A publication of the Archaeological Institute of America
House of the Chaste Lovers
Volume 63 Number 6, November/December 2010
Inside Pompeii’s newly opened residence
In antiquity, the street now known as Via dell’Abbondanza was the busiest thoroughfare in Pompeii, lined with shops, bars, and houses. Today it teems with tourists weaving in and out of the remains of these buildings, looking at the walls, mosaics, frescoes, and gardens. Now, for the first time, visitors can actually enter the House of the Chaste Lovers, one of the elite homes along the Abbondanza.
Pompeii was discovered in the mid-eighteenth century, and excavations began almost immediately thereafter, uncovering nearly two-thirds of the ancient city over the course of the next 250 years. Because the site has thousands of buildings, it has been nearly impossible to properly conserve Pompeii’s remains and to counteract the damage inflicted by exposure to the natural elements and more than two million visitors per year. The result is that only around 30 percent of the city is open to the public, while the rest has been declared unsafe, structurally unsound, and off-limits. And because the emphasis in Pompeii has shifted to preservation and conservation and away from excavation, in recent years there has been only limited work in the unexplored areas of the ancient site. The House of the Chaste Lovers, which takes its name from a wall painting found within the property depicting a couple in a gentle embrace, was discovered by an Italian team in 1987. Working with conservators, archaeologists have been excavating the exceedingly well-preserved residence for the last two decades.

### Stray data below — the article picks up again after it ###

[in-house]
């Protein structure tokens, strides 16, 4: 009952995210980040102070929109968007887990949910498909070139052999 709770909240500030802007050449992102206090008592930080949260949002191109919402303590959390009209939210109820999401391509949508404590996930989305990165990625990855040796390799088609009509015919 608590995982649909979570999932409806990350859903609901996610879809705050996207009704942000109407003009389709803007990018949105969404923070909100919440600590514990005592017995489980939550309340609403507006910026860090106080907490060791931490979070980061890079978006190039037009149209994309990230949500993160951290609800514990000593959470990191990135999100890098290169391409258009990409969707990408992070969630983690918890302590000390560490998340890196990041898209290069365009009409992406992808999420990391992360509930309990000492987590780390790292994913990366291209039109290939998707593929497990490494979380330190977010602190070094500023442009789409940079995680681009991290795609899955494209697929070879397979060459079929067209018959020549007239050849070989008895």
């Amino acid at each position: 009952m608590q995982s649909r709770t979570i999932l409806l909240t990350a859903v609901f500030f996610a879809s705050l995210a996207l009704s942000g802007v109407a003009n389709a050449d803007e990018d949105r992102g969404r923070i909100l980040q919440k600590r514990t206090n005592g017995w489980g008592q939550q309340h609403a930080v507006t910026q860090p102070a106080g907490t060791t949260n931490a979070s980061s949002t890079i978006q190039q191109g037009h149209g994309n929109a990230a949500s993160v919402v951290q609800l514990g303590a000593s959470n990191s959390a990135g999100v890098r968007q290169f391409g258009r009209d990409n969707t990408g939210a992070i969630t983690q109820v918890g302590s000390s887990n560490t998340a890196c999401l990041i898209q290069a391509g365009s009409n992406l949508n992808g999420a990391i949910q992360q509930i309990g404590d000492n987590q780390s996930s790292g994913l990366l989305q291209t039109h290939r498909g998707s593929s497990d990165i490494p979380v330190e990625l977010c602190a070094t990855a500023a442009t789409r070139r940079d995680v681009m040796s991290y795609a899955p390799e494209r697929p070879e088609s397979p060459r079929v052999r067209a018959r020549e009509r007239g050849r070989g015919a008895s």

Jason M. Urbanus is a doctoral candidate at the Joukowsky Institute for Archaeology and the Ancient World at Brown University.Share